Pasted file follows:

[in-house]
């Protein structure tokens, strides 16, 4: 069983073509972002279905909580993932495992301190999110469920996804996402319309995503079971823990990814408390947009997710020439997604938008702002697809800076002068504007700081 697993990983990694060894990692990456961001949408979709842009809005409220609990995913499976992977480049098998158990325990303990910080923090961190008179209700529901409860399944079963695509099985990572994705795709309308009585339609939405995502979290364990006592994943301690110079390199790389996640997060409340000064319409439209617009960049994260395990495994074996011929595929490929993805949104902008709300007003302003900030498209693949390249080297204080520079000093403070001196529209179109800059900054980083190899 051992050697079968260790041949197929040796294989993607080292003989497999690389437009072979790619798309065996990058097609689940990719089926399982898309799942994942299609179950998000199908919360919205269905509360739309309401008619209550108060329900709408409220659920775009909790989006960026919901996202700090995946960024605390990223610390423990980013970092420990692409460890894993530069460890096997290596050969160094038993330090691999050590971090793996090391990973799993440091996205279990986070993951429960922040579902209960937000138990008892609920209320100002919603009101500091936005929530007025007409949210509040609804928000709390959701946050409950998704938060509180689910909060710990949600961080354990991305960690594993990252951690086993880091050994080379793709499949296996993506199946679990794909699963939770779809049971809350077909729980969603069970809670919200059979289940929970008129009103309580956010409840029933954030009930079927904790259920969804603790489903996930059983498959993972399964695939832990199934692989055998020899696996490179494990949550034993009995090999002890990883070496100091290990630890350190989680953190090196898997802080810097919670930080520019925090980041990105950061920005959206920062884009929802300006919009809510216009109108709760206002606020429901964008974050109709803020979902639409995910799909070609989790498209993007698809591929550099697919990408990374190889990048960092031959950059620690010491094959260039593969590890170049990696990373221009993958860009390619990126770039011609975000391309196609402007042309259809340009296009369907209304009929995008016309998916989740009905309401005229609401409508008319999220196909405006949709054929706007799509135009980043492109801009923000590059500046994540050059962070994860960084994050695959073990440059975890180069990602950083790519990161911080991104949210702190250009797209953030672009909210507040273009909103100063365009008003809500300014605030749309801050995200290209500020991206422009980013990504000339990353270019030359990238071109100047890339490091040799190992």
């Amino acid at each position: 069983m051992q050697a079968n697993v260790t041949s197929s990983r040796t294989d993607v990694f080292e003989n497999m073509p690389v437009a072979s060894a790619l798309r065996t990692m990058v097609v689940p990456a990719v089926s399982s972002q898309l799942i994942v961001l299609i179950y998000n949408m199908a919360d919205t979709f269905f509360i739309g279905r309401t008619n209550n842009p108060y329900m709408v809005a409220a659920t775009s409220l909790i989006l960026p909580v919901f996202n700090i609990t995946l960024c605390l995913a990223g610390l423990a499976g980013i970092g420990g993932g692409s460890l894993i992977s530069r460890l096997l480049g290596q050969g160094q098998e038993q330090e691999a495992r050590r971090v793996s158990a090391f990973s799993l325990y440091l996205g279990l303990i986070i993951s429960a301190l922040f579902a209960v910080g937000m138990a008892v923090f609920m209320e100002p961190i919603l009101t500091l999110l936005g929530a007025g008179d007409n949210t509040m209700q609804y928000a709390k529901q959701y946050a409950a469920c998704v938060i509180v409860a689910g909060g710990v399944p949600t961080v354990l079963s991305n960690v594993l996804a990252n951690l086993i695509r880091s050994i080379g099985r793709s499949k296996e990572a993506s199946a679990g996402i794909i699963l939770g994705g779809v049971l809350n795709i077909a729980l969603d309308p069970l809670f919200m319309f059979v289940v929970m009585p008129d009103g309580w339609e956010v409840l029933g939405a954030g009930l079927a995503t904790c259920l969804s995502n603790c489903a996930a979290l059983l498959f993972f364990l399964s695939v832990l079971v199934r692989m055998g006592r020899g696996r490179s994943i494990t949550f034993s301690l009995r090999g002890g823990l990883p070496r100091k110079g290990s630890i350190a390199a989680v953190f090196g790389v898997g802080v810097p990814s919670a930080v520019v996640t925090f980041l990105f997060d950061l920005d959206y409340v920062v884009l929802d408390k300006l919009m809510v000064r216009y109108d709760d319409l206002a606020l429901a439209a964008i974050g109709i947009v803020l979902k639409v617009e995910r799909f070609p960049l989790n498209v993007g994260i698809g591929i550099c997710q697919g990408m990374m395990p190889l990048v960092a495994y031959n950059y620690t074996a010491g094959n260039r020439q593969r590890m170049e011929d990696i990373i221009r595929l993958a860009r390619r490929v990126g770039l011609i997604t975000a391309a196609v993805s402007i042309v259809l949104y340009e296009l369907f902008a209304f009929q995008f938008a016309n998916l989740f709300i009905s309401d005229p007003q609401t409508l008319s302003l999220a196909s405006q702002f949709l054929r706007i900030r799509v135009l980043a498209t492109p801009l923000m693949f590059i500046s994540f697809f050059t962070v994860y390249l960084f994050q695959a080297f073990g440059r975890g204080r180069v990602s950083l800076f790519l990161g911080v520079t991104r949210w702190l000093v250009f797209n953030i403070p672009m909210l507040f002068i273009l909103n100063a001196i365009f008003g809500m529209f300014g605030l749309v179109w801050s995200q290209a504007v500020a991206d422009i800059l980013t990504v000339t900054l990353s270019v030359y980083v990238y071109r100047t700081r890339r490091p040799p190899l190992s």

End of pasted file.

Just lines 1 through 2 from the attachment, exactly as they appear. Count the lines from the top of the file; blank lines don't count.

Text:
[in-house]
């Protein structure tokens, strides 16, 4: 069983073509972002279905909580993932495992301190999110469920996804996402319309995503079971823990990814408390947009997710020439997604938008702002697809800076002068504007700081 697993990983990694060894990692990456961001949408979709842009809005409220609990995913499976992977480049098998158990325990303990910080923090961190008179209700529901409860399944079963695509099985990572994705795709309308009585339609939405995502979290364990006592994943301690110079390199790389996640997060409340000064319409439209617009960049994260395990495994074996011929595929490929993805949104902008709300007003302003900030498209693949390249080297204080520079000093403070001196529209179109800059900054980083190899 051992050697079968260790041949197929040796294989993607080292003989497999690389437009072979790619798309065996990058097609689940990719089926399982898309799942994942299609179950998000199908919360919205269905509360739309309401008619209550108060329900709408409220659920775009909790989006960026919901996202700090995946960024605390990223610390423990980013970092420990692409460890894993530069460890096997290596050969160094038993330090691999050590971090793996090391990973799993440091996205279990986070993951429960922040579902209960937000138990008892609920209320100002919603009101500091936005929530007025007409949210509040609804928000709390959701946050409950998704938060509180689910909060710990949600961080354990991305960690594993990252951690086993880091050994080379793709499949296996993506199946679990794909699963939770779809049971809350077909729980969603069970809670919200059979289940929970008129009103309580956010409840029933954030009930079927904790259920969804603790489903996930059983498959993972399964695939832990199934692989055998020899696996490179494990949550034993009995090999002890990883070496100091290990630890350190989680953190090196898997802080810097919670930080520019925090980041990105950061920005959206920062884009929802300006919009809510216009109108709760206002606020429901964008974050109709803020979902639409995910799909070609989790498209993007698809591929550099697919990408990374190889990048960092031959950059620690010491094959260039593969590890170049990696990373221009993958860009390619990126770039011609975000391309196609402007042309259809340009296009369907209304009929995008016309998916989740009905309401005229609401409508008319999220196909405006949709054929706007799509135009980043492109801009923000590059500046994540050059962070994860960084994050695959073990440059975890180069990602950083790519990161911080991104949210702190250009797209953030672009909210507040273009909103100063365009008003809500300014605030749309801050995200290209500020991206422009980013990504000339990353270019030359990238071109100047890339490091040799190992």